Decision made, I grabbed my spare headsets from the hangar and squeezed myself into the back seat. The pilot would fly from the right seat, and the traffic observer would fly in the left seat. The switch from the normal seating arrangement of the pilot sitting in the left seat is to allow for the observer to have most of the action on his side as they work their way counter-clockwise around the I-270 outerbelt. I shared the back seat with a piece of equipment far more critical to the process than me: a foot and a half tall stack of radios.

One radio was used to communicate with the Sunny 95 radio studio, while the other was used to get accident reports from the police department. I think the remainder of the stack might have been a power supply, but I was reluctant to get anywhere near it. Were it to fail, I would want to be as far removed from the blame zone as possible! We were off the runway by 4:30 and made our first turn to the east. Sgt. Bill had gotten an update of current traffic conditions by phone just before takeoff and he wanted to check out a report of a situation to the east. We climbed to 2,000' and headed out over the city. That was a new experience for me - you may remember that when I wanted to get video of downtown that I had to climb to 5,000'. The view from 2,000 is a heck of a lot better than it is from nearly a mile high, as you can probably imagine.

As we headed east along I-70, it looked like everything was moving along quite well. Just as we reached the Hamilton Rd. exit, we saw a couple of cars stopped in the middle lane, and I marveled at the gyrations of the unfortunate drivers that happened to be stuck behind them as they tried to inject themselves into the moving streams of traffic to either side of them. "There but for the grace of going to work really, really early...," I thought to myself as I watched their struggles from on high. We made one 360 over the accident, then kept going east to check out another report. One thing I couldn't help noticing was that there didn't seem to be any hurry to communicate any of this to the radio studio, and thence via radio to some poor schmuck that still had a chance to take an alternate route and bypass the whole mess. I suspect I might empathize with that unknown (and possibly non-existent) fellow more than the average traffic reporter, though.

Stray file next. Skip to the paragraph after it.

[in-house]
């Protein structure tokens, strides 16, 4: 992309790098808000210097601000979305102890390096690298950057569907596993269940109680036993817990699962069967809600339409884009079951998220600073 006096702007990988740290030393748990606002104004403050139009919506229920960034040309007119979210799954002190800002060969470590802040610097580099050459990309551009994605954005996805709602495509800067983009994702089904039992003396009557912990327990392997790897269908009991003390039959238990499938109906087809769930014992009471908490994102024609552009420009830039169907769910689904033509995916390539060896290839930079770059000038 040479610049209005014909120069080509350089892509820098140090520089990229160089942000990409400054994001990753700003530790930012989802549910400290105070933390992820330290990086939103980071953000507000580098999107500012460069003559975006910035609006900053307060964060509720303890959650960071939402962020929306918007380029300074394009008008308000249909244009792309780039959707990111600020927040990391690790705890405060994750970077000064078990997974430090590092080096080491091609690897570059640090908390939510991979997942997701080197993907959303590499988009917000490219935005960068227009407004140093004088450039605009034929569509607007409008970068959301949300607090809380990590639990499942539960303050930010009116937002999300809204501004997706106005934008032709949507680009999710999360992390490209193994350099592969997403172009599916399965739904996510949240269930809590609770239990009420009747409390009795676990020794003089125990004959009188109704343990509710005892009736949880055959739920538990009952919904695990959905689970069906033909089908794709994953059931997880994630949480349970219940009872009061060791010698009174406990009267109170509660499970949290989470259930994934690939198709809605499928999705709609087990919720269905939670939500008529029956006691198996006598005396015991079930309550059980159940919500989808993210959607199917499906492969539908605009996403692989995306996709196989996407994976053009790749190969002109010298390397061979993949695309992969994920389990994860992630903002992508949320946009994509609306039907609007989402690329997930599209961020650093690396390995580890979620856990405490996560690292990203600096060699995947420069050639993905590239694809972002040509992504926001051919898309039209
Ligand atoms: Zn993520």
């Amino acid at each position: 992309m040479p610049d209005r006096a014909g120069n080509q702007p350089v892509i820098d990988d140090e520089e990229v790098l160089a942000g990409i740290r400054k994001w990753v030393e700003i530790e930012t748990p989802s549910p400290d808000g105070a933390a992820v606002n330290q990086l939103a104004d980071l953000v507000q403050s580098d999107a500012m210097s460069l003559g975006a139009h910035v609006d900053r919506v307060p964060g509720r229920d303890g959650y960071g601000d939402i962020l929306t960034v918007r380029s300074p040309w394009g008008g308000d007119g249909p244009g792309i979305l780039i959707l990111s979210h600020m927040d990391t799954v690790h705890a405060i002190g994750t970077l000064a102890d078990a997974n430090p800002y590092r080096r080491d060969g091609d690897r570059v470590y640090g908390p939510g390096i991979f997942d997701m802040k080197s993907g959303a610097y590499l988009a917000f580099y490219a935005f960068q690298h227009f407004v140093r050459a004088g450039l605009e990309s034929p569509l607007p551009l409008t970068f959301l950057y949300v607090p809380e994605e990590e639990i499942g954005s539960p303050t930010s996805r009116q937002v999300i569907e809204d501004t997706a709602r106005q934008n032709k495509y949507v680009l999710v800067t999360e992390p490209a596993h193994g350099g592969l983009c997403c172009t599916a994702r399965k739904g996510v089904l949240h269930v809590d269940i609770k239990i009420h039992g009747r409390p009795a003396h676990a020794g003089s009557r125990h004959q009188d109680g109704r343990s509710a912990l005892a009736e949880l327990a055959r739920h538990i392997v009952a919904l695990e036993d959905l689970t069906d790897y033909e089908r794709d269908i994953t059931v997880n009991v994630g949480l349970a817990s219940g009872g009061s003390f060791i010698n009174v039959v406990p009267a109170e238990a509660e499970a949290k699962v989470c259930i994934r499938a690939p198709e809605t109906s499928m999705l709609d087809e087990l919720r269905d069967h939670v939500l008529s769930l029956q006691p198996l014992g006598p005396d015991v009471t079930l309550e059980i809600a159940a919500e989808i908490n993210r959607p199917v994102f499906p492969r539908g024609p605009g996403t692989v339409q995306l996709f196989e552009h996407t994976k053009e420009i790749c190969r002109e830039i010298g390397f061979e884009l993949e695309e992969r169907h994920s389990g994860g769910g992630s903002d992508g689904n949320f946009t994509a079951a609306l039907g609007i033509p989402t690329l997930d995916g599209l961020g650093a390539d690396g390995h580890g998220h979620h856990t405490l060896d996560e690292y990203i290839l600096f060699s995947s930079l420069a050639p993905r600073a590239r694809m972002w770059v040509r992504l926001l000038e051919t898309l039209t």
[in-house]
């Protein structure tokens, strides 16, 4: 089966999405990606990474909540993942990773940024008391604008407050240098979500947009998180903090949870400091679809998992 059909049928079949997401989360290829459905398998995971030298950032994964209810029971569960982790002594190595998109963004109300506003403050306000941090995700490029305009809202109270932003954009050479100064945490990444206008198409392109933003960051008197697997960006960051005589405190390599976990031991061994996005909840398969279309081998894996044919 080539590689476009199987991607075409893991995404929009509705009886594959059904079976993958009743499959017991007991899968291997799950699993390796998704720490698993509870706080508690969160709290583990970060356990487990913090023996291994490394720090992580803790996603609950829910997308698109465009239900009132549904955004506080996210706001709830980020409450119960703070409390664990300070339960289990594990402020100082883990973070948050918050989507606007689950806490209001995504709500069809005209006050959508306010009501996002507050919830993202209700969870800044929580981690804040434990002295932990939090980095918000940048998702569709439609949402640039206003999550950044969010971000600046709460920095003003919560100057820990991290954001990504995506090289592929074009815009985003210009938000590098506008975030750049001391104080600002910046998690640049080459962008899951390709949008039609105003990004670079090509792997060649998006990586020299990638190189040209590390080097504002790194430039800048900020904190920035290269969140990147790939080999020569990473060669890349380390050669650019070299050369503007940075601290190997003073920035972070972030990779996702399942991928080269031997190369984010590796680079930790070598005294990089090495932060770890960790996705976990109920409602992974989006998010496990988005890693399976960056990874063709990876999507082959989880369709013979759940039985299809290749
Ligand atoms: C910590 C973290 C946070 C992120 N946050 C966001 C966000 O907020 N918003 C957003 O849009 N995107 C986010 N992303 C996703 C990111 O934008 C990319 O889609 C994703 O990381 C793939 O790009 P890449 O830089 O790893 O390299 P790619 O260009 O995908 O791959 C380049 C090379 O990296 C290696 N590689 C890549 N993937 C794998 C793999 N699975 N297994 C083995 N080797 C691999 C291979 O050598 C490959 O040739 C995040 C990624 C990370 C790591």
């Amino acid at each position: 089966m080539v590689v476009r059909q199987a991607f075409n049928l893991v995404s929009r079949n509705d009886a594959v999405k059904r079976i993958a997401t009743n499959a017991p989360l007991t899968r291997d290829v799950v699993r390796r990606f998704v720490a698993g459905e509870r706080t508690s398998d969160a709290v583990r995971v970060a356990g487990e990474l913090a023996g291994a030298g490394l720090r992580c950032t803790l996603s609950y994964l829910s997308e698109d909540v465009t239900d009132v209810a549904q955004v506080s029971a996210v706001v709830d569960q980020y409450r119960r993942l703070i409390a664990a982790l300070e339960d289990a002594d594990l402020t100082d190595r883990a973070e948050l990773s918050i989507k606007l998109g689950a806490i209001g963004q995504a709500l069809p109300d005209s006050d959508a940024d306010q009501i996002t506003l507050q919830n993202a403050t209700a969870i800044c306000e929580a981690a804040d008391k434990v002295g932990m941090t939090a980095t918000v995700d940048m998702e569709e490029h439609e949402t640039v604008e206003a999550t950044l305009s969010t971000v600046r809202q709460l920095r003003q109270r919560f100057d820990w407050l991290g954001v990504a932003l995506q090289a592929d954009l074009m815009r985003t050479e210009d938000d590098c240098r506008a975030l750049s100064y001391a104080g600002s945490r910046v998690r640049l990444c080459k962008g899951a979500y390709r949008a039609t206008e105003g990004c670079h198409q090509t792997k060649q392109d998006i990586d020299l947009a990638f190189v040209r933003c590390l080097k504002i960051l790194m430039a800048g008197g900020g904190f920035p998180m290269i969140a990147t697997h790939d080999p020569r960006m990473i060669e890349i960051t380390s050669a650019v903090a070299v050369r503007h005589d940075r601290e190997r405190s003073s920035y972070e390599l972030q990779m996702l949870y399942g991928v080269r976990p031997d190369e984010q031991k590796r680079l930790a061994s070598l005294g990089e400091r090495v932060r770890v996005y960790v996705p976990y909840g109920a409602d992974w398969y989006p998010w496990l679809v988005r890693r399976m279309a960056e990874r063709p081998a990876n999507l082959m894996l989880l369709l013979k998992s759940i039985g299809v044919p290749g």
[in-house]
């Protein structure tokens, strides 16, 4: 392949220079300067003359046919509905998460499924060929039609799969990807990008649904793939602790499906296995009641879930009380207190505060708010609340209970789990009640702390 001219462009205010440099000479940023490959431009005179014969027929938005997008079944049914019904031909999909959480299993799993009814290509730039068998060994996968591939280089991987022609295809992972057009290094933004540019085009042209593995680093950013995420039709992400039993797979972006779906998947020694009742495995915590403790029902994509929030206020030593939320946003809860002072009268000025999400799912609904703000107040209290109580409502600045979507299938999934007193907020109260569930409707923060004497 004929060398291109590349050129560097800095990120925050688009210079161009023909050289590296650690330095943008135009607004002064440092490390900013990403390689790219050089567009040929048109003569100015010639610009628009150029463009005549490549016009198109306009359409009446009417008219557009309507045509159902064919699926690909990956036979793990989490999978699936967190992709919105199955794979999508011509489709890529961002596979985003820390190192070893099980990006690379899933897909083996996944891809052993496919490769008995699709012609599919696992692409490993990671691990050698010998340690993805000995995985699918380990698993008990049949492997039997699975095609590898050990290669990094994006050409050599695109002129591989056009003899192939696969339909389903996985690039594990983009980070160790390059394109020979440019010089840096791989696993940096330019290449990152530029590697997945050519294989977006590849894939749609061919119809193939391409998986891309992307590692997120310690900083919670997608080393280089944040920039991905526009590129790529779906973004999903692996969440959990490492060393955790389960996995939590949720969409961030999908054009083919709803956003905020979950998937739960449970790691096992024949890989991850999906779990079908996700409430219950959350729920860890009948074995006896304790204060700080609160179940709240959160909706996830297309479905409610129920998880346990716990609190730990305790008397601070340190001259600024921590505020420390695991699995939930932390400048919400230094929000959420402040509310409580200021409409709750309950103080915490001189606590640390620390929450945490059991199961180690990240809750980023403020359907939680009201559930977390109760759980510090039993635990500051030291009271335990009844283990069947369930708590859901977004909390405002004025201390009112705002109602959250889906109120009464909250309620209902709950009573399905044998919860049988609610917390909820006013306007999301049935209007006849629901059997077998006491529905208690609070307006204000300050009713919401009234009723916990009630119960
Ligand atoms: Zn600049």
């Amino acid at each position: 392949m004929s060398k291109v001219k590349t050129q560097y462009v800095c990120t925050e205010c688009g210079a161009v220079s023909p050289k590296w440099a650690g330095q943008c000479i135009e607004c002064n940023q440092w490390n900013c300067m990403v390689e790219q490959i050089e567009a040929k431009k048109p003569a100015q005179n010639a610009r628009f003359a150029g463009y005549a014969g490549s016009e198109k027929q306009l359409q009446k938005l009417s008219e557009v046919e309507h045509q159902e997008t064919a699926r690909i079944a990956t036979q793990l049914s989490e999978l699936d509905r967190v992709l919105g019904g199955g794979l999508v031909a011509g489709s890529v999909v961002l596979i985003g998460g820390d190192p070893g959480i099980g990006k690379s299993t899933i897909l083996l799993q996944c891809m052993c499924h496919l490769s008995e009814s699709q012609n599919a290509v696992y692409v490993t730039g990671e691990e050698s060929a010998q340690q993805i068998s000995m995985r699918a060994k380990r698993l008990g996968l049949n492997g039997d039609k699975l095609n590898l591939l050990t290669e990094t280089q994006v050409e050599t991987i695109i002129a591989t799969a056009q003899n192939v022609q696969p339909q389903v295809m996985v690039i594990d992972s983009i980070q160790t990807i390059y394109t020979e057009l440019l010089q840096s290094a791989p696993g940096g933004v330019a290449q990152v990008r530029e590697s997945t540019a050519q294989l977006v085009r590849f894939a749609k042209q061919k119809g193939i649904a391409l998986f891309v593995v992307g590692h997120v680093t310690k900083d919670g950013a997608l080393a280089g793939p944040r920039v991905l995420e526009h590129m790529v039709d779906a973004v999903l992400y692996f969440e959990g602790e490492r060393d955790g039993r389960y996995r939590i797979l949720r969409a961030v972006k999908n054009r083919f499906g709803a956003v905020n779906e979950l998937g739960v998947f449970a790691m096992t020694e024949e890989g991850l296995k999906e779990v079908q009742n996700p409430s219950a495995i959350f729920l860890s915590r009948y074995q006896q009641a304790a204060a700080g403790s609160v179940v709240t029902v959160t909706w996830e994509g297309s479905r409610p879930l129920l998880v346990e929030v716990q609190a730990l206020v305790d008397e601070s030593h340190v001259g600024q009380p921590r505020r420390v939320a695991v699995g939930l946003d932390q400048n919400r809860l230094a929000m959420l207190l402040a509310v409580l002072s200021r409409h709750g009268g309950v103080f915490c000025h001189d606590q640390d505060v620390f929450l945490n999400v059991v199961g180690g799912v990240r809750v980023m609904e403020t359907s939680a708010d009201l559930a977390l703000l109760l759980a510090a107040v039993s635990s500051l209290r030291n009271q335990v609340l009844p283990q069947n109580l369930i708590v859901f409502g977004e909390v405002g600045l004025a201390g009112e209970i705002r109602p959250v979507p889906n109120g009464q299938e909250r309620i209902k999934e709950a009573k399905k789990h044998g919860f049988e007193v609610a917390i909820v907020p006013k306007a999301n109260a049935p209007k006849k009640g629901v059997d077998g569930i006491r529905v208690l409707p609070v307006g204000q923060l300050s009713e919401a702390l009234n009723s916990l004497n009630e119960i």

Eventually the observer started a countdown: "Coming at you in five.........(five seconds later) Dave, we're out here over Reynoldsburg (we weren't - we were already headed back to the west) where there's a bit of a backup on 270 to I-70 west. There are half a dozen cars off to the side in the deadzone (the hash mark painted area where McDonalds bags and Budweiser cans go to retire) but the backup goes well north of Main St." He also mentioned the first accident we had seen. He obviously has been doing this for a long time as his patter was very well polished. He ended with "This is Sgt. Bill Taylor, reporting from the Sunny 95 Sky Bank Yellow Thunder." Of course, being as it was a lowly Cessna 172 we were riding in, a plane most resoundingly not known for having any semblance to thunder, I found that moniker to be somewhat amusing. With my status of being a guest and all, I'm sure you'll understand why I refrained from commenting on that to my hosts, BanterAmptm that goes all the way to 11 notwithstanding.

Can't you just hear the thunder?

We cruised around for a bit more than an hour, the whole operation going like clockwork. They do this twice a day (weather permitting) so the communications with Columbus Approach and Don Scott (KOSU) tower were nearly rote. They have a permanently assigned squawk code and the route they fly is roughly identical each and every time. Port Columbus (KCMH) is a bit of an elephant in the room, though. There are certain areas where the traffic plane can't fly without causing potential conflicts with airliner traffic flying into and out of the big airport, so there are certain pieces of highway that are essentially left to fend for themselves. You guys that have to use I-71 between downtown and the Ohio State campus: I'm talking about you. You know, just in case you ever wondered.